Particularly upsetting for Cadranel and her colleagues is that there are those who wish to project Israel, solely, as the aggressor. She finds it difficult to grasp why Israel – a country that protects freedom of speech, LGBT communities, women’s rights and humanitarian aid – is condemned and hated by the very students whose agenda is identical.
Why the double standard? Cadranel’s words that moved me the most were that in spite of the trauma that she and her fellow students experienced, they remained proud of being believers in the Jewish right to self-determination, proud to have been a part of the event and ultimately stand up for the truth. She believes that it is crucial that campuses provide safe and secure platforms enabling dialogue and debate that tackles tough questions. The right to freedom of speech, together with giving a voice to the nuanced voices of Israel, is something to which there should be total commitment. Initially the Student Union had banned Mazzig’s talk from taking place, but following protests from the organizers, on the grounds of freedom of speech, the banning was revoked.
Freedom of speech was denied to Ami Ayalon, former head of the Shin Bet and co-author with former justice minister Yossi Beilin of the Geneva Accord when, earlier this year, he experienced a hostile reception as he endeavored to address a joint meeting of King’s College Israel Society and the London School of Economics Israel Society.
Ayalon, a strong advocate of peace between Israel and the Palestinians, had hoped to present his concept of creating two states for two peoples. During the course of his week’s visit to the UK he addressed more than 1,000 people, but it was only at the King’s Israel Society’s meeting that he was met with violence.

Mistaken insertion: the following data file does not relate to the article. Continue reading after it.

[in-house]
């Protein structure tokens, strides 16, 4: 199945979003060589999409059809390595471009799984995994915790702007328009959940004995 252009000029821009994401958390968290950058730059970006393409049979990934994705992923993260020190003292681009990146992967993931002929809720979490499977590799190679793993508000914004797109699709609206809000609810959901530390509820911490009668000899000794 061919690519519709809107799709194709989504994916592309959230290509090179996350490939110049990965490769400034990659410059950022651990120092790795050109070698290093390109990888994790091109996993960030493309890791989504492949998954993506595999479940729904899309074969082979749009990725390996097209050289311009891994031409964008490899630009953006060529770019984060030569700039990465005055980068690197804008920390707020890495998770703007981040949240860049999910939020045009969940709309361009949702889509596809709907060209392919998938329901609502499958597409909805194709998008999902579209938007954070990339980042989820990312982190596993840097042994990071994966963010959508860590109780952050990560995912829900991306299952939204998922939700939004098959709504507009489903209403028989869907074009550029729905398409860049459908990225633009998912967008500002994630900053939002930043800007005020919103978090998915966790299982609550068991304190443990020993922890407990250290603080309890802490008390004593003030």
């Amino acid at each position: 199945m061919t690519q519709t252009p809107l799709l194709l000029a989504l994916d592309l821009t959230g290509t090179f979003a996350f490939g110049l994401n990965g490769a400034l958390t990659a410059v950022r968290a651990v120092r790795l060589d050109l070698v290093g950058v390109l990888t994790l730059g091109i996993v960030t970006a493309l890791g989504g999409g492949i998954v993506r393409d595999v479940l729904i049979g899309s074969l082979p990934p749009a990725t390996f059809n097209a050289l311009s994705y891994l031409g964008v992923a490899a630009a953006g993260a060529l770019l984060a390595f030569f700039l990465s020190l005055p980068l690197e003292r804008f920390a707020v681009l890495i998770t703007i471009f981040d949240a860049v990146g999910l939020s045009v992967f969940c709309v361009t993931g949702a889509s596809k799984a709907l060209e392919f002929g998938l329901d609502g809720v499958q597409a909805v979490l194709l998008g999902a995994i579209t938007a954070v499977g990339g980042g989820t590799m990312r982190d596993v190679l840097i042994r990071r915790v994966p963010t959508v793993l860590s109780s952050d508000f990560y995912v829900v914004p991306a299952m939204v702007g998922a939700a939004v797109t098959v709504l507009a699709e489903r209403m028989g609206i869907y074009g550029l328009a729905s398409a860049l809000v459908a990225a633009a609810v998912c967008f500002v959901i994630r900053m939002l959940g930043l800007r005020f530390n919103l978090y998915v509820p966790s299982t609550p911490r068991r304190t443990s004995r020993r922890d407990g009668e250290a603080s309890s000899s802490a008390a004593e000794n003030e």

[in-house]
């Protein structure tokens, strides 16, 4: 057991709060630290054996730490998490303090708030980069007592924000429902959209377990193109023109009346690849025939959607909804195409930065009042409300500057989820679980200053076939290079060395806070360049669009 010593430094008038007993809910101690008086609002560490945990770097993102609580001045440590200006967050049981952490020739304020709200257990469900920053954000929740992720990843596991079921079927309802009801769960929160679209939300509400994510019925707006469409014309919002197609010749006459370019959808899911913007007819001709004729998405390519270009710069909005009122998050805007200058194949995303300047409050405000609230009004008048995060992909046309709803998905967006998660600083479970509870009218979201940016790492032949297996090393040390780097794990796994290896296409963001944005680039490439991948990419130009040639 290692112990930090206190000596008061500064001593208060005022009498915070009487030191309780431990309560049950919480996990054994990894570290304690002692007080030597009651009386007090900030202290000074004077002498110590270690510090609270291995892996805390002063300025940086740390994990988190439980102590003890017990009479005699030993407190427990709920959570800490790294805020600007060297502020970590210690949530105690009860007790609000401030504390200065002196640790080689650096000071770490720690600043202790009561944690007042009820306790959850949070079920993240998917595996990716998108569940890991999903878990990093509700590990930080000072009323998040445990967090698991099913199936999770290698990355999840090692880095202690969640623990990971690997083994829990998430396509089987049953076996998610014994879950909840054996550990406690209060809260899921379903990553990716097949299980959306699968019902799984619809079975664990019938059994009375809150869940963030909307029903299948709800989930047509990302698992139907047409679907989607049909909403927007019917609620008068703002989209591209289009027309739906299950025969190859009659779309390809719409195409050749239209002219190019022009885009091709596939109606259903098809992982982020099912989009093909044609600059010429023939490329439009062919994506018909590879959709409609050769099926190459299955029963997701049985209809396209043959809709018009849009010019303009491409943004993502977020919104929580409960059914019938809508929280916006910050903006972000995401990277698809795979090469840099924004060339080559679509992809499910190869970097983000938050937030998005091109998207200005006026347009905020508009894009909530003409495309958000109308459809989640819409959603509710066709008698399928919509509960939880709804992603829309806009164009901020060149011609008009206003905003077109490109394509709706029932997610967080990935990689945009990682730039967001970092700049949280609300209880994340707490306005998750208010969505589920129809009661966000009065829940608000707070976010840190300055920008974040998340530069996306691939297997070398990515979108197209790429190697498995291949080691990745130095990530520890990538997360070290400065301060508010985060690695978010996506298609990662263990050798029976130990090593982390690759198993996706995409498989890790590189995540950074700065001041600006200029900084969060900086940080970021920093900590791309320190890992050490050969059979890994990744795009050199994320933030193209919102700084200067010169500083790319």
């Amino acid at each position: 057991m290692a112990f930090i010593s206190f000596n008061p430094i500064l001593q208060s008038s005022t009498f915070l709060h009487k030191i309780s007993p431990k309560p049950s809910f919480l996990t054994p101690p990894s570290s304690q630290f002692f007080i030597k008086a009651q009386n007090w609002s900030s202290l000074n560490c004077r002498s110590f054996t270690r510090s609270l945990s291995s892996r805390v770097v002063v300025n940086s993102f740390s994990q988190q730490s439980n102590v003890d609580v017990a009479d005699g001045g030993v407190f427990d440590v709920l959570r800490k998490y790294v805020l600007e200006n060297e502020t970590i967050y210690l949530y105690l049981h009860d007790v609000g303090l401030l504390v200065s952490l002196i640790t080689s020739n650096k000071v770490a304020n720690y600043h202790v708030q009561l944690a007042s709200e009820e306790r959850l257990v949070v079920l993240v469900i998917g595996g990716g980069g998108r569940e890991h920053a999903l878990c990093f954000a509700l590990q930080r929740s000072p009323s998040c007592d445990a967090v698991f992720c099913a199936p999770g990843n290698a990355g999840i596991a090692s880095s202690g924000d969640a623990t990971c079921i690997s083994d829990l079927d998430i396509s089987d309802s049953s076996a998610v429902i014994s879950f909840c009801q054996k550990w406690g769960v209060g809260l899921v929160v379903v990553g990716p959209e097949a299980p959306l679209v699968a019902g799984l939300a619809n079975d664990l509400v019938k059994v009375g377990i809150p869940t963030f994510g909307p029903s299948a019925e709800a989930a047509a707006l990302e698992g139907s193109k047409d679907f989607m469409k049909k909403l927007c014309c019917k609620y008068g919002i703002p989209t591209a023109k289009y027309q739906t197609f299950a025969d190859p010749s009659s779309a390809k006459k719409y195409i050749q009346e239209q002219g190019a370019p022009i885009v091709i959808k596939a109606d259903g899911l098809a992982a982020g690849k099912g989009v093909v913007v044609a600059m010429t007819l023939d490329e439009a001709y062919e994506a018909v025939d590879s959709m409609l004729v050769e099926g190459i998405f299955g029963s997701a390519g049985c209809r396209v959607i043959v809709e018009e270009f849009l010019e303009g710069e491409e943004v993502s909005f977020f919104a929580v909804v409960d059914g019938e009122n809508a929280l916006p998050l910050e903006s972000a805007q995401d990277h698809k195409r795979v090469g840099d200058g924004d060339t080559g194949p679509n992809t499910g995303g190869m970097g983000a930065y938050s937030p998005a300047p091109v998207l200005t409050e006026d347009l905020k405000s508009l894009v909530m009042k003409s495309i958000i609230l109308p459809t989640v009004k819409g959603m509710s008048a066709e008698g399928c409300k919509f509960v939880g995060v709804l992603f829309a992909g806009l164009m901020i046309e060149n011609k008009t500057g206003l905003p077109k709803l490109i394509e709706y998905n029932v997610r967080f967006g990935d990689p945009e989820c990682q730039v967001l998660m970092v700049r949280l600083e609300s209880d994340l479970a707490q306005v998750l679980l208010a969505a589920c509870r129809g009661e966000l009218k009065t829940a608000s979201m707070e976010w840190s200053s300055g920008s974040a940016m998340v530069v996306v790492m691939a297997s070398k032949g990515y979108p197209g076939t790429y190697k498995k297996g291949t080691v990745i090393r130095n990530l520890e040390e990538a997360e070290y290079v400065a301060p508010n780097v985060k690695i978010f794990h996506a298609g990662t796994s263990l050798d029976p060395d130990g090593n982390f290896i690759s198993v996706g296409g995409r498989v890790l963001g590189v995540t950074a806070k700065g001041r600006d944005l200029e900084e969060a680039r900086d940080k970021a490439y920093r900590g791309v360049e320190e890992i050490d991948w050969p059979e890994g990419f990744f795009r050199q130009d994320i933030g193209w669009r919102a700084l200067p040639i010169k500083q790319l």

A window was smashed; students were pushed and attacked, necessitating that the event be cut short due to the disruption.
He sought to make his voice heard above the shouting and abuse with little success. What shocked him most was the slogan of the protesters “From the river to the sea, Palestine will be free.”
This he justifiably interpreted as a call for the elimination of the State of Israel.
What shocks me the most is the seemingly inexorable increase of anti-Israel hate activity on campuses worldwide.
Freedom of speech is something that our Jewish students can no longer take for granted. How inspiring to learn, therefore, that there are Jewish students like Liora Cadranel who are proudly and bravely standing up for Israel. A big yashar koah to each and every one of them fighting for truth; they are our tikva, our hope. The writer is public relations chair of ESRA, which promotes integration into Israeli society.
Join Jerusalem Post Premium Plus now for just $5 and upgrade your experience with an ads-free website and exclusive content. Click here>>